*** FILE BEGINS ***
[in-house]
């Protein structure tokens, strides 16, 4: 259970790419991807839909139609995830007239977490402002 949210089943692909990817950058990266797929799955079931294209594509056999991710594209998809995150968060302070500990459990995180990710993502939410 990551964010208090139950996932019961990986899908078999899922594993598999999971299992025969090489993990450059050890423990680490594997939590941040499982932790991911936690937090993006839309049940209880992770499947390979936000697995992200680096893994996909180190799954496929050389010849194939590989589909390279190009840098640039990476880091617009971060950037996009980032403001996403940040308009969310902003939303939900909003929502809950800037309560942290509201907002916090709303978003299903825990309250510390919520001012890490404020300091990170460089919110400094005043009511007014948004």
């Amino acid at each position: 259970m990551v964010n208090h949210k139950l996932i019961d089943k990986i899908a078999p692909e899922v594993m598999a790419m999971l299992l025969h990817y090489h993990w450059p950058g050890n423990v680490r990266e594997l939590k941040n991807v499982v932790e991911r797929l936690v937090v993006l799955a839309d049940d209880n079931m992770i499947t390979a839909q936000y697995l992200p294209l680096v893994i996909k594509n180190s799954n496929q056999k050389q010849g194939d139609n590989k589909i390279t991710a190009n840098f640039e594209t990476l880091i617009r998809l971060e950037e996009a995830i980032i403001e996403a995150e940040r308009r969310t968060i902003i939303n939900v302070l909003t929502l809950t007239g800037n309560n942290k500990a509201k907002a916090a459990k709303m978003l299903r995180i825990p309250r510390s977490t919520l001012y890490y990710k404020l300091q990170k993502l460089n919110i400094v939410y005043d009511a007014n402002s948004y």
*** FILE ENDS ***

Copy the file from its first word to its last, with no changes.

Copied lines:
[in-house]
């Protein structure tokens, strides 16, 4: 259970790419991807839909139609995830007239977490402002 949210089943692909990817950058990266797929799955079931294209594509056999991710594209998809995150968060302070500990459990995180990710993502939410 990551964010208090139950996932019961990986899908078999899922594993598999999971299992025969090489993990450059050890423990680490594997939590941040499982932790991911936690937090993006839309049940209880992770499947390979936000697995992200680096893994996909180190799954496929050389010849194939590989589909390279190009840098640039990476880091617009971060950037996009980032403001996403940040308009969310902003939303939900909003929502809950800037309560942290509201907002916090709303978003299903825990309250510390919520001012890490404020300091990170460089919110400094005043009511007014948004």
């Amino acid at each position: 259970m990551v964010n208090h949210k139950l996932i019961d089943k990986i899908a078999p692909e899922v594993m598999a790419m999971l299992l025969h990817y090489h993990w450059p950058g050890n423990v680490r990266e594997l939590k941040n991807v499982v932790e991911r797929l936690v937090v993006l799955a839309d049940d209880n079931m992770i499947t390979a839909q936000y697995l992200p294209l680096v893994i996909k594509n180190s799954n496929q056999k050389q010849g194939d139609n590989k589909i390279t991710a190009n840098f640039e594209t990476l880091i617009r998809l971060e950037e996009a995830i980032i403001e996403a995150e940040r308009r969310t968060i902003i939303n939900v302070l909003t929502l809950t007239g800037n309560n942290k500990a509201k907002a916090a459990k709303m978003l299903r995180i825990p309250r510390s977490t919520l001012y890490y990710k404020l300091q990170k993502l460089n919110i400094v939410y005043d009511a007014n402002s948004y």